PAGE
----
As the city of Brookhaven moves forward with plans for a mixed-use development on Dresden Drive, neighboring residents have concerns that proposed changes would increase cut-through traffic on their residential streets.
Dresden Village, a development by Connolly Investment & Development, is planned for a 4-acre lot on Dresden Drive near Caldwell Road, a site currently occupied by a DeKalb County Tax Commissioner’s Office.
The city approved rezoning for the development in 2017, despite some residents’ concerns about increased traffic in the area. The development was set to break ground in 2018, but stalled. It was revived in August when the Brookhaven Development Authority approved an up to $13.5 million tax break for it under the codename “Project X,” garnering pushback from DeKalb County Commissioner Jeff Rader for taking tax dollars away from the county government and school system.
Developers requested the tax break because of the increased scope of the project, which includes streetscape and traffic changes, Connolly CEO Timothy “J.R.” Connolly said.
Some of the changes are intended to alleviate traffic troubles on Dresden Drive. The project is slated to remove one of the two traffic lights near each other on Dresden Drive, which city officials say creates traffic congestion. It will also extend Green Meadows Lane across Caldwell Road and to Dresden Drive.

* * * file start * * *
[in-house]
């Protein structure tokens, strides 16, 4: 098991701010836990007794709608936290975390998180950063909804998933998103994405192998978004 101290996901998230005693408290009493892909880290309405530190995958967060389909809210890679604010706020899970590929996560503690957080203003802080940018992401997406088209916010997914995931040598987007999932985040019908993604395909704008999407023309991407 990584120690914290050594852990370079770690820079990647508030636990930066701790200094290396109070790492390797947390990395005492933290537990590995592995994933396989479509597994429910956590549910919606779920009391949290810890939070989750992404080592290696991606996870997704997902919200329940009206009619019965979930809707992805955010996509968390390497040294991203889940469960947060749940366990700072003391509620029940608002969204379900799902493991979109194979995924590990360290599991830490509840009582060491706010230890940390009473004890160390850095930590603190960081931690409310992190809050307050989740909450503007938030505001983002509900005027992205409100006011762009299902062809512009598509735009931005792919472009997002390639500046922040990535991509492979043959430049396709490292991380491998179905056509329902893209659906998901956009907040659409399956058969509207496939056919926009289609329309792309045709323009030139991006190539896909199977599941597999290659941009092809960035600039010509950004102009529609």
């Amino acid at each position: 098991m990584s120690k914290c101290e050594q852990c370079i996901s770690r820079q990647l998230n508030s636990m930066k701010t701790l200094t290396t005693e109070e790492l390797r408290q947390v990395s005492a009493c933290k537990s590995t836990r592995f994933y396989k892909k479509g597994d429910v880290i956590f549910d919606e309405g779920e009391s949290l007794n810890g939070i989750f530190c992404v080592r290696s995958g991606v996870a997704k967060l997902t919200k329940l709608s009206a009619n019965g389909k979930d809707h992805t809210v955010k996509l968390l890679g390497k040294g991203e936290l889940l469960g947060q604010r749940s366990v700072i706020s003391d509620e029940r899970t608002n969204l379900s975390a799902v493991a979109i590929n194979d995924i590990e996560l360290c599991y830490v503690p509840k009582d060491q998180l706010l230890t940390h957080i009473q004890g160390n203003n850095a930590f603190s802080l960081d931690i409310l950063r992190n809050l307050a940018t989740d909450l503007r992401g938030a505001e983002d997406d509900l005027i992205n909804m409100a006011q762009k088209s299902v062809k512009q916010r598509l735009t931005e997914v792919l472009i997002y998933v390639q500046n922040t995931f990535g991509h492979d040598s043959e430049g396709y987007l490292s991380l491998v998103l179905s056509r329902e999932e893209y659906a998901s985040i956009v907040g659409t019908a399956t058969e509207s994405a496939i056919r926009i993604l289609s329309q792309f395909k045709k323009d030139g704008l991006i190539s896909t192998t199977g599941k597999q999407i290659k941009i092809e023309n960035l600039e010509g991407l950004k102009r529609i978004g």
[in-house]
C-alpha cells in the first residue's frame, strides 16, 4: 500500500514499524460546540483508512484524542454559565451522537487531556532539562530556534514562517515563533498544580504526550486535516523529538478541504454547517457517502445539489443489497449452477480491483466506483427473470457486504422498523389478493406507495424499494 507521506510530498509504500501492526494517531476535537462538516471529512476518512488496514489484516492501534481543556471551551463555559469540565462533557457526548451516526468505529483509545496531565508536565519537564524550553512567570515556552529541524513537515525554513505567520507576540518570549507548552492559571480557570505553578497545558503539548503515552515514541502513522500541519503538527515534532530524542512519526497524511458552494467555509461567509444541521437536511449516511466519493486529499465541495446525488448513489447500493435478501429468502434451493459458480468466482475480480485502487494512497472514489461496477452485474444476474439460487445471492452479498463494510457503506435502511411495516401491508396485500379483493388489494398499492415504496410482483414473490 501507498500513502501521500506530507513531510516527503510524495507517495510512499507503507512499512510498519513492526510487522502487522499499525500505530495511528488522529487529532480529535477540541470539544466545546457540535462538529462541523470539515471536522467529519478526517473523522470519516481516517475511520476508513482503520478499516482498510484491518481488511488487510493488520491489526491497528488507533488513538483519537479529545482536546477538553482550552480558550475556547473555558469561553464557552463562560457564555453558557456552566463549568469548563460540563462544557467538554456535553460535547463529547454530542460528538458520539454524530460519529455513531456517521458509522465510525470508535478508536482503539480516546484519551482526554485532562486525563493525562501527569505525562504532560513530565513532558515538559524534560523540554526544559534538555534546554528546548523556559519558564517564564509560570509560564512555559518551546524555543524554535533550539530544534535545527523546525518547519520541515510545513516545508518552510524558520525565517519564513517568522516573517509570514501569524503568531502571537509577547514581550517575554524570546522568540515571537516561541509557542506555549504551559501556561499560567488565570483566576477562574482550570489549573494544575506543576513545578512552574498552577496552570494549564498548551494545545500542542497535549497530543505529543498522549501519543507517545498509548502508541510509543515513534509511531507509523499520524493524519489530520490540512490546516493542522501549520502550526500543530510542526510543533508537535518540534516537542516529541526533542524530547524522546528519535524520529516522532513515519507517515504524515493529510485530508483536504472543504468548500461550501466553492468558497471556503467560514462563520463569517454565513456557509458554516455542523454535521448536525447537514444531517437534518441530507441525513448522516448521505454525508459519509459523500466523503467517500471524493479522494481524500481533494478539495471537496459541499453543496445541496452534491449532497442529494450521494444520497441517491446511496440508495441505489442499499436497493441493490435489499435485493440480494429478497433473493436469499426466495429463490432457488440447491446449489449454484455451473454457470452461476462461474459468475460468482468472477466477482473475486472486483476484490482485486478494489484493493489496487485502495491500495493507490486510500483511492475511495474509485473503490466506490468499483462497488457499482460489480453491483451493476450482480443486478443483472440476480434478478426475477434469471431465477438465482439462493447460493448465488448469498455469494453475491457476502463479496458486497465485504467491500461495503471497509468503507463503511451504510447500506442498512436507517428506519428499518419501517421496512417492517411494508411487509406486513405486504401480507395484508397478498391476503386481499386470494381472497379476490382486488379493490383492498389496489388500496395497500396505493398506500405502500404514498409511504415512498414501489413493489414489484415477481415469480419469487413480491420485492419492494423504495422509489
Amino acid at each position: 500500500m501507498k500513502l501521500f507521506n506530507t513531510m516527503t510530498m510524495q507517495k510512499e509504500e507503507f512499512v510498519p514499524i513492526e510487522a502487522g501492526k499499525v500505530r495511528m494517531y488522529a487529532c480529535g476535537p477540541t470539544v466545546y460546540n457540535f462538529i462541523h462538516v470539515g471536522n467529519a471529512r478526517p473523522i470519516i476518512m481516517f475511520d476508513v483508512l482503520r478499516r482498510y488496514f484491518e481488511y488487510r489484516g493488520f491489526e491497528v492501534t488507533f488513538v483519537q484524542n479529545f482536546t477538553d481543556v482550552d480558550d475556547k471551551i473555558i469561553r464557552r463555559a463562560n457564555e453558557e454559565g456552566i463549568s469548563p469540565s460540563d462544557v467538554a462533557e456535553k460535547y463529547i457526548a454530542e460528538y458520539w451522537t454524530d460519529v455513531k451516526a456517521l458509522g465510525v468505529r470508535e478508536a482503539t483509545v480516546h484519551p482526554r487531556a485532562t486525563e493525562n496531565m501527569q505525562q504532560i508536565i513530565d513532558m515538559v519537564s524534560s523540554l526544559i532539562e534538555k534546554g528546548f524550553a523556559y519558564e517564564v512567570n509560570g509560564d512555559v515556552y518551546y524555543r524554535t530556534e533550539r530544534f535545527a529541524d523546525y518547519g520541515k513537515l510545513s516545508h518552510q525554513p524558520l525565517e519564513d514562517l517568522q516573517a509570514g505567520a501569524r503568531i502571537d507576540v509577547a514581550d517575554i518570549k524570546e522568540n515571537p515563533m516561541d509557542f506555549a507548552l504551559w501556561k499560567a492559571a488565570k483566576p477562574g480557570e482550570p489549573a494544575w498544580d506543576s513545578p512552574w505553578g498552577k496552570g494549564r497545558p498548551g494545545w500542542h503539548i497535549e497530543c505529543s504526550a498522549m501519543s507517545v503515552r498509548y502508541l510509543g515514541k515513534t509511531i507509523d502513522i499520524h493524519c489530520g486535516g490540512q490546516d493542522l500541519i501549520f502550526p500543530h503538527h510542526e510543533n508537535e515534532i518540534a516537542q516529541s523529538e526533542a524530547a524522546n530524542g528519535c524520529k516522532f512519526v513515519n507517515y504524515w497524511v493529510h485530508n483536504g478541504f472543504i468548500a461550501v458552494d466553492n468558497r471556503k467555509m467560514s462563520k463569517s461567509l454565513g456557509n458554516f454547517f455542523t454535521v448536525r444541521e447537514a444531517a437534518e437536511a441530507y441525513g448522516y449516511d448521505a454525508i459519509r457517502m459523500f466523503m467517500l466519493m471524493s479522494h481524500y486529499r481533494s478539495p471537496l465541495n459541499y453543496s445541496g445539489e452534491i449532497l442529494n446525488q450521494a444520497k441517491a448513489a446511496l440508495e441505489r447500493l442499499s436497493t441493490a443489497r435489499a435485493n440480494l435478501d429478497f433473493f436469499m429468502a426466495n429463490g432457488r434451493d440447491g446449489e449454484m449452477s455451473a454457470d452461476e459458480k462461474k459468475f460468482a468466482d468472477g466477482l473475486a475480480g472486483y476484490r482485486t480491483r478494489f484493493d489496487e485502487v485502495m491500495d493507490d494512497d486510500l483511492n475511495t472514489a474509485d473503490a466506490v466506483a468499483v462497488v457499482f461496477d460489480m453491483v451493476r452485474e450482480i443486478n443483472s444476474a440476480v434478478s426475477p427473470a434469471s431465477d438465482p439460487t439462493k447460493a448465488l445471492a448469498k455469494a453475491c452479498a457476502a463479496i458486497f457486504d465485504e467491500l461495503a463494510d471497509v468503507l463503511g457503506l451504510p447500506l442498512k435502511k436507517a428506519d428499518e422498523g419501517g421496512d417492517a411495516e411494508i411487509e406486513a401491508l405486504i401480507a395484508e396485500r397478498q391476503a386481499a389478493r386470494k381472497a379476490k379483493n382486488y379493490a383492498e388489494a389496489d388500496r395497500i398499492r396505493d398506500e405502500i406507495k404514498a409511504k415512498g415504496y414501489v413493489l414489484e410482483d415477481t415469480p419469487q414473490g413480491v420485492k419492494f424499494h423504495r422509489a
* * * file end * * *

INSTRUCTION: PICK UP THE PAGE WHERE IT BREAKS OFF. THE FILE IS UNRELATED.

The existing traffic light at the intersection of Ellijay Drive and Dresden Drive would remain, and the intersection would include a turn onto the extended Green Meadows Lane. The traffic light at Caldwell Road and Dresden Drive would be removed.
Neighboring residents on either side of Dresden Drive worry that the Green Meadows extension will invite drivers to cut through their residential streets.
“You’re now feeding this dangerous traffic in the Ellijay neighborhood and the Green Meadow neighborhood,” resident Amanda Gano told city officials during an Aug. 31 town hall. “Nobody’s been able to produce a study that this is not going to cause harm to our families and that this is the better option.”
Councilmember Madeleine Simmons said in the town hall that part of the reason for those traffic changes is to eliminate the cut-through traffic that’s already happening because of congestion on Dresden Drive.
Councilmember John Park said the city is open to hearing community input regarding specific configurations of the Green Meadows and Caldwell Road intersections with Dresden Drive. One idea may be making some of the side roads one way so traffic does not flow into the residential areas.
Once traffic patterns in Brookhaven return to normal — meaning students are back in school and people are back in offices for work — Public Works Director Hari Karikaran said the city will conduct traffic studies to evaluate the proposed changes on the traffic in the area.
“Once we collect the baseline data, we’ll know the traffic impact and come to the public with it to receive input and come up with solutions,” Karikaran said.
City officials focused the town hall specifically on traffic changes for the development and said they would have more community meetings regarding other elements of the project.